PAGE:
Manufacturers that purchase raw materials overseas are exposed to IMO 2020 disruption as they are the ones shouldering added costs in transportation. Extra freight costs are tied on imported goods making these inventories expensive. Ultimately, finished goods made up of these raw materials carry an extra cost than products manufactured prior to IMO 2020 implementation. Except that efficiency and cost reduction targets are achieved during production, manufacturers should carry costs over to consumers to recover additional shipping costs. 

Capacity constraints

The transition period to switch to compliant fuels or fitting scrubber causes service disruptions. Temporary impact includes reduction of carriers capacity by 4% to 5% due to blank sailings and temporary decommissioning of vessels for scrubber installation. Moreover, ships need additional space for scrubber and LNG tanks decreasing the total area that would have been used for cargo.

Longer lead time

Longer transit times will hit importers as a result of low steaming vessels that reduce speed to minimize the amount of fuel burned during transportation. Low steaming is another option aside from expensive IMO 2020 compliant fuels. 

What manufacturers can do to mitigate the impact of IMO 2020?

Innovative firms can create a resilient supply chain built upon this new rule to gain a competitive advantage. 

Local supply

Consider looking for materials supply locally to save international shipping charges. Switching to local supply needs cautious steps to avoid issues in the long-term. Before changing to a local supplier, determine whether the total cost of ownership (TCO) is comparable or favorable against the existing TCO from a foreign supplier. Assess the supplier across TCO cost metrics – price, logistics, manufacturing, quality, maintenance and risk costs – to see if localization is a competitive option.

Streamline operations

Making incremental improvements and innovations across supply chain processes can compensate for the impact of IMO 2020. For instance, establishing coordination and information sharing between departments to break silos will lead to greater visibility, improve forecast accuracy, and optimize inventory. Supply chain synchronization enables the organization to reduce inventory costs, avoid unnecessary disruption, and improve customer service. Streamlined operations make things move faster at less cost.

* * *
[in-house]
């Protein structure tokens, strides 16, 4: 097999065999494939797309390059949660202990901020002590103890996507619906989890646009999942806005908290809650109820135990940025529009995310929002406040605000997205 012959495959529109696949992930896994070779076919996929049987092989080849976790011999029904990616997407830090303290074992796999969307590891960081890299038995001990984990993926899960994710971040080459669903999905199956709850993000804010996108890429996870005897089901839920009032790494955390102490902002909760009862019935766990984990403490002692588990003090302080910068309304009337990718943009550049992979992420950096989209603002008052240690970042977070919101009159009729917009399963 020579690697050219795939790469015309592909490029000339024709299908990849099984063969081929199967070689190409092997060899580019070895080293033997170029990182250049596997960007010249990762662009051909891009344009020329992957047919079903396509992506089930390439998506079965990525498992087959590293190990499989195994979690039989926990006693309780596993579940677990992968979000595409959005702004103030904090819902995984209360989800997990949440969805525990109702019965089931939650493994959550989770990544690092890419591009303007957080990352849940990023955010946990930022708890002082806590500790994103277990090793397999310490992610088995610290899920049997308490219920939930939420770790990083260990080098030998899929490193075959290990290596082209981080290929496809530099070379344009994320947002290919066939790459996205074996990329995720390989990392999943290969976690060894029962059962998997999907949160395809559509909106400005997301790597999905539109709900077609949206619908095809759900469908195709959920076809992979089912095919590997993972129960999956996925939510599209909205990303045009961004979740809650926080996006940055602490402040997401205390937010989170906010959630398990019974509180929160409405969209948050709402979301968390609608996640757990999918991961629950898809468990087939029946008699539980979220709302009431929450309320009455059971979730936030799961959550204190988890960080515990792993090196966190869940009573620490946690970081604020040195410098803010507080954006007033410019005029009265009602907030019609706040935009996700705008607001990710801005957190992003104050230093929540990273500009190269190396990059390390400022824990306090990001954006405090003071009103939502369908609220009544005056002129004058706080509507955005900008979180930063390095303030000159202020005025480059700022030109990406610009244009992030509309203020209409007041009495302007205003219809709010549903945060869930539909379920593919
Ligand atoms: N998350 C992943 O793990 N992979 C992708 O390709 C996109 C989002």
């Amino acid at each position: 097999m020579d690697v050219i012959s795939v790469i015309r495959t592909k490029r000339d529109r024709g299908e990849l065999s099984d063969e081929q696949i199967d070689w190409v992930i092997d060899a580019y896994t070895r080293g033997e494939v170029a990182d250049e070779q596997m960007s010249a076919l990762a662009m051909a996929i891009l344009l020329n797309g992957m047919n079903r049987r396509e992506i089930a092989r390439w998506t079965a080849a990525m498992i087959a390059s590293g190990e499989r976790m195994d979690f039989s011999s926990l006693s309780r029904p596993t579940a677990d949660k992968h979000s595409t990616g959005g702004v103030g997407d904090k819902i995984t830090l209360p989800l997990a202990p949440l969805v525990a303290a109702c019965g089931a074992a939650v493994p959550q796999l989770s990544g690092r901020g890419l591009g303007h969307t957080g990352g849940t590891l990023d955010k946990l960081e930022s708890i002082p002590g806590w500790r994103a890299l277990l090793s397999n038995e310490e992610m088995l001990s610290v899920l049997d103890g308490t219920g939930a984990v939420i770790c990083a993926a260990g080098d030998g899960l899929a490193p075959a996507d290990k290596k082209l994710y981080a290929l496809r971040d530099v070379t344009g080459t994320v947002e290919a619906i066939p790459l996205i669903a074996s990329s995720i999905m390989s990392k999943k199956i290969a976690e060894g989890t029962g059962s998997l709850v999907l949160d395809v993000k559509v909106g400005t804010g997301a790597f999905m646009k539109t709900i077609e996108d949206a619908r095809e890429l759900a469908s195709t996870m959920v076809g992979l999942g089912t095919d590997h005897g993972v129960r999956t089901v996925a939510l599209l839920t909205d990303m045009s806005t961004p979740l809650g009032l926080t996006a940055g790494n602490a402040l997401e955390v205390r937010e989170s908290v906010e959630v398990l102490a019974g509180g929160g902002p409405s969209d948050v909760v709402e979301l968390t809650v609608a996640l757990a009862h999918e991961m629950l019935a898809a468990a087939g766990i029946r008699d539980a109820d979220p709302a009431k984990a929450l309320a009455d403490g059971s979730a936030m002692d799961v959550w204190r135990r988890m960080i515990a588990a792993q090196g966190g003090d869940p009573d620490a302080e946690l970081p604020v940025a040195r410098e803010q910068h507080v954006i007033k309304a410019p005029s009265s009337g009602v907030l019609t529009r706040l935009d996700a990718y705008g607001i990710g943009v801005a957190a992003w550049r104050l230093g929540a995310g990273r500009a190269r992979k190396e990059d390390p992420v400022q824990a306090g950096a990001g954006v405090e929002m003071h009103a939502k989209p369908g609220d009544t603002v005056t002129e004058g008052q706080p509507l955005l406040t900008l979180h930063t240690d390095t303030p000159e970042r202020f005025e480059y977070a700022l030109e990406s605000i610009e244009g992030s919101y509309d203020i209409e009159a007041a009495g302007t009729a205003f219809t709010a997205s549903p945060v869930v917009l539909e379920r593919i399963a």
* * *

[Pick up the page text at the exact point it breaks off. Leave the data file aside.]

Better contracts and service

Carriers now are offering competitive pricing contracts to importers making the shipping industry more competitive. Obtain and analyze quotes from these shipping firms and pick the best one. Shipment consolidation or buying in bulk to increase volume can be useful to leverage bargaining power for rates negotiation. Try entering into long term-contract or lock-in price for a specified period to get favorable terms. Aside from pricing, look at the carrier’s service capabilities such as customer support, degree of digitization, cargo visibility, and so on to prevent future disruption which may cause shipment delay.

Advance planning

During peak season, rates tend to spike, and capacity is constrained leading to overbookings of vessels. Planning and acting for these events including collaborating with forwarders on peak season surcharges minimizes risks that often result in disruption and delay. 

The implementation of IMO 2020 will impact industries at many levels across the value chain from oil refineries to carriers to importers to consumers. The cost to comply with this new regulation is significant and cost-sharing between players will start to effect to offset compliance cost.

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About the author

Marvin Bunyag, CPIM

Founder, ExploreSCM

Marvin is an APICS – CPIM professional bringing 6+ years of international experience in supply chain logistics, technology, and manufacturing operations in the USA and the Philippines. Marvin served in several supply chain roles for companies including Kohler, Hood Packaging Corporation, and Unifrutti Philippines. He received his MS in Operations and Supply Management from the University of Wisconsin in USA and a BS in Commerce at the University of the Immaculate Conception in the Philippines.